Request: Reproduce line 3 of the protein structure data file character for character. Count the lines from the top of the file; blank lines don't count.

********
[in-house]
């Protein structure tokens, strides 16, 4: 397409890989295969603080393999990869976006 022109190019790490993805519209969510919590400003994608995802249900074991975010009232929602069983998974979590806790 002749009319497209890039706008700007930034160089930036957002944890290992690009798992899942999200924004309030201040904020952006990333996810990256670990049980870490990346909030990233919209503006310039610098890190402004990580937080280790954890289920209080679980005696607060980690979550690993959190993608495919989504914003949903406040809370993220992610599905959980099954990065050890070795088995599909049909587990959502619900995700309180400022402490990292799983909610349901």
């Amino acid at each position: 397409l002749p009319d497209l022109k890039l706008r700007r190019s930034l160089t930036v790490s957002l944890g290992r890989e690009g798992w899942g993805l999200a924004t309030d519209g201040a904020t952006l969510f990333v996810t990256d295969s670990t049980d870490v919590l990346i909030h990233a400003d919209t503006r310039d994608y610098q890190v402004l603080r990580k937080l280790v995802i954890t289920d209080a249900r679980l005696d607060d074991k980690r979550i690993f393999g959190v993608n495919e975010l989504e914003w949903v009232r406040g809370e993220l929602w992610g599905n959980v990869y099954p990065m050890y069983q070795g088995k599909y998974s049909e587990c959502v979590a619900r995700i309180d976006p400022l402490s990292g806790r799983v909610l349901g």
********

């Amino acid at each position: 397409l002749p009319d497209l022109k890039l706008r700007r190019s930034l160089t930036v790490s957002l944890g290992r890989e690009g798992w899942g993805l999200a924004t309030d519209g201040a904020t952006l969510f990333v996810t990256d295969s670990t049980d870490v919590l990346i909030h990233a400003d919209t503006r310039d994608y610098q890190v402004l603080r990580k937080l280790v995802i954890t289920d209080a249900r679980l005696d607060d074991k980690r979550i690993f393999g959190v993608n495919e975010l989504e914003w949903v009232r406040g809370e993220l929602w992610g599905n959980v990869y099954p990065m050890y069983q070795g088995k599909y998974s049909e587990c959502v979590a619900r995700i309180d976006p400022l402490s990292g806790r799983v909610l349901g």